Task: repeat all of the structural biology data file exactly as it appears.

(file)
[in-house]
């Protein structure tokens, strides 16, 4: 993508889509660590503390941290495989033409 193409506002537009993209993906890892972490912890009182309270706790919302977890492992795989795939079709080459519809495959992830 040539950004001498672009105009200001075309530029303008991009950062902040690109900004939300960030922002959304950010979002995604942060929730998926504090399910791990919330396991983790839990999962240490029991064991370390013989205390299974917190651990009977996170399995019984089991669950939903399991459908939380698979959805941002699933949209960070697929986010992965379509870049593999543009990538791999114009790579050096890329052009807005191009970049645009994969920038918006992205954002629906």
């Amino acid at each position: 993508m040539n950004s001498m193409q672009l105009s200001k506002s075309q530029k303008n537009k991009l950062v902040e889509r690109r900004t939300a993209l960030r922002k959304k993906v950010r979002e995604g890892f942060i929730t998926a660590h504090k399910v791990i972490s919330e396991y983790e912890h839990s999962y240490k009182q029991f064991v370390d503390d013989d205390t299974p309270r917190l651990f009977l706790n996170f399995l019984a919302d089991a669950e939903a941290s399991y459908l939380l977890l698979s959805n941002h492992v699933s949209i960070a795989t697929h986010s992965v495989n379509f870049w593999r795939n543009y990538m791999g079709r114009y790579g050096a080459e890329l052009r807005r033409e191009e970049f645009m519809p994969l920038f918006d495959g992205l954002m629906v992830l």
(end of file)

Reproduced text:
[in-house]
């Protein structure tokens, strides 16, 4: 993508889509660590503390941290495989033409 193409506002537009993209993906890892972490912890009182309270706790919302977890492992795989795939079709080459519809495959992830 040539950004001498672009105009200001075309530029303008991009950062902040690109900004939300960030922002959304950010979002995604942060929730998926504090399910791990919330396991983790839990999962240490029991064991370390013989205390299974917190651990009977996170399995019984089991669950939903399991459908939380698979959805941002699933949209960070697929986010992965379509870049593999543009990538791999114009790579050096890329052009807005191009970049645009994969920038918006992205954002629906």
């Amino acid at each position: 993508m040539n950004s001498m193409q672009l105009s200001k506002s075309q530029k303008n537009k991009l950062v902040e889509r690109r900004t939300a993209l960030r922002k959304k993906v950010r979002e995604g890892f942060i929730t998926a660590h504090k399910v791990i972490s919330e396991y983790e912890h839990s999962y240490k009182q029991f064991v370390d503390d013989d205390t299974p309270r917190l651990f009977l706790n996170f399995l019984a919302d089991a669950e939903a941290s399991y459908l939380l977890l698979s959805n941002h492992v699933s949209i960070a795989t697929h986010s992965v495989n379509f870049w593999r795939n543009y990538m791999g079709r114009y790579g050096a080459e890329l052009r807005r033409e191009e970049f645009m519809p994969l920038f918006d495959g992205l954002m629906v992830l």